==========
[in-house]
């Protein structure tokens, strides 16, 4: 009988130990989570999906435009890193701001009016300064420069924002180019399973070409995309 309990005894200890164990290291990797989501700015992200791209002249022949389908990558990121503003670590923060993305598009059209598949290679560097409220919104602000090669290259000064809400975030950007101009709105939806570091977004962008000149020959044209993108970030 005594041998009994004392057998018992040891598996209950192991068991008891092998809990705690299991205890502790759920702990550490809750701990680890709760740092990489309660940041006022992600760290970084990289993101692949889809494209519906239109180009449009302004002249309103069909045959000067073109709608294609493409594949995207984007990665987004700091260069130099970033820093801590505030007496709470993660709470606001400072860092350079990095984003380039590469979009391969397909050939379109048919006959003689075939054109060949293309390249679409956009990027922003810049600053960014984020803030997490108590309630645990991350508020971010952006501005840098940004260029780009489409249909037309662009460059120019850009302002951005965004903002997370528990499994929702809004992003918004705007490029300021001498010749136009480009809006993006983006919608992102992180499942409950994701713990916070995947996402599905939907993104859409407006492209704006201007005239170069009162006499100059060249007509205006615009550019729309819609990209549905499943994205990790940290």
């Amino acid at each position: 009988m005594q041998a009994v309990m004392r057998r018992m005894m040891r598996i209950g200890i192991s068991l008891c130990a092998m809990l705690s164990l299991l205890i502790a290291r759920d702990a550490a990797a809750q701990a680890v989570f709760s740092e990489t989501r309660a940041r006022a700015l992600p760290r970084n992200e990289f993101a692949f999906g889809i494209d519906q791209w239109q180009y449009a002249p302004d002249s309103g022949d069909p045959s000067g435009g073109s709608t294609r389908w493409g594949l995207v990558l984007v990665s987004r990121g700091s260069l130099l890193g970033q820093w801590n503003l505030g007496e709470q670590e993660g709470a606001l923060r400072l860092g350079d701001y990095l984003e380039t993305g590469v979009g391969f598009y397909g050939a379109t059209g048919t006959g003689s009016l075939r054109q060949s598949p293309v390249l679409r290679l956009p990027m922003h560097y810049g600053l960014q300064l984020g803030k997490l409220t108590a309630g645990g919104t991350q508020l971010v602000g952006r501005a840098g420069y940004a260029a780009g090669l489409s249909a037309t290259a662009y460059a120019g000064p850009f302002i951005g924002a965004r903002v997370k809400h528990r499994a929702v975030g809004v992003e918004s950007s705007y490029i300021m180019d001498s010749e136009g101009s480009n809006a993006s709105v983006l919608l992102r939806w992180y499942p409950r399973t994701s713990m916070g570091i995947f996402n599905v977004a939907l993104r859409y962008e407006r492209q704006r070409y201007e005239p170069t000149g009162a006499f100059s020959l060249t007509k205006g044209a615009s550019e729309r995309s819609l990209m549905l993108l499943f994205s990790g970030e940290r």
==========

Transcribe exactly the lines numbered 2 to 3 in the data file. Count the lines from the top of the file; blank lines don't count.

């Protein structure tokens, strides 16, 4: 009988130990989570999906435009890193701001009016300064420069924002180019399973070409995309 309990005894200890164990290291990797989501700015992200791209002249022949389908990558990121503003670590923060993305598009059209598949290679560097409220919104602000090669290259000064809400975030950007101009709105939806570091977004962008000149020959044209993108970030 005594041998009994004392057998018992040891598996209950192991068991008891092998809990705690299991205890502790759920702990550490809750701990680890709760740092990489309660940041006022992600760290970084990289993101692949889809494209519906239109180009449009302004002249309103069909045959000067073109709608294609493409594949995207984007990665987004700091260069130099970033820093801590505030007496709470993660709470606001400072860092350079990095984003380039590469979009391969397909050939379109048919006959003689075939054109060949293309390249679409956009990027922003810049600053960014984020803030997490108590309630645990991350508020971010952006501005840098940004260029780009489409249909037309662009460059120019850009302002951005965004903002997370528990499994929702809004992003918004705007490029300021001498010749136009480009809006993006983006919608992102992180499942409950994701713990916070995947996402599905939907993104859409407006492209704006201007005239170069009162006499100059060249007509205006615009550019729309819609990209549905499943994205990790940290």
């Amino acid at each position: 009988m005594q041998a009994v309990m004392r057998r018992m005894m040891r598996i209950g200890i192991s068991l008891c130990a092998m809990l705690s164990l299991l205890i502790a290291r759920d702990a550490a990797a809750q701990a680890v989570f709760s740092e990489t989501r309660a940041r006022a700015l992600p760290r970084n992200e990289f993101a692949f999906g889809i494209d519906q791209w239109q180009y449009a002249p302004d002249s309103g022949d069909p045959s000067g435009g073109s709608t294609r389908w493409g594949l995207v990558l984007v990665s987004r990121g700091s260069l130099l890193g970033q820093w801590n503003l505030g007496e709470q670590e993660g709470a606001l923060r400072l860092g350079d701001y990095l984003e380039t993305g590469v979009g391969f598009y397909g050939a379109t059209g048919t006959g003689s009016l075939r054109q060949s598949p293309v390249l679409r290679l956009p990027m922003h560097y810049g600053l960014q300064l984020g803030k997490l409220t108590a309630g645990g919104t991350q508020l971010v602000g952006r501005a840098g420069y940004a260029a780009g090669l489409s249909a037309t290259a662009y460059a120019g000064p850009f302002i951005g924002a965004r903002v997370k809400h528990r499994a929702v975030g809004v992003e918004s950007s705007y490029i300021m180019d001498s010749e136009g101009s480009n809006a993006s709105v983006l919608l992102r939806w992180y499942p409950r399973t994701s713990m916070g570091i995947f996402n599905v977004a939907l993104r859409y962008e407006r492209q704006r070409y201007e005239p170069t000149g009162a006499f100059s020959l060249t007509k205006g044209a615009s550019e729309r995309s819609l990209m549905l993108l499943f994205s990790g970030e940290r």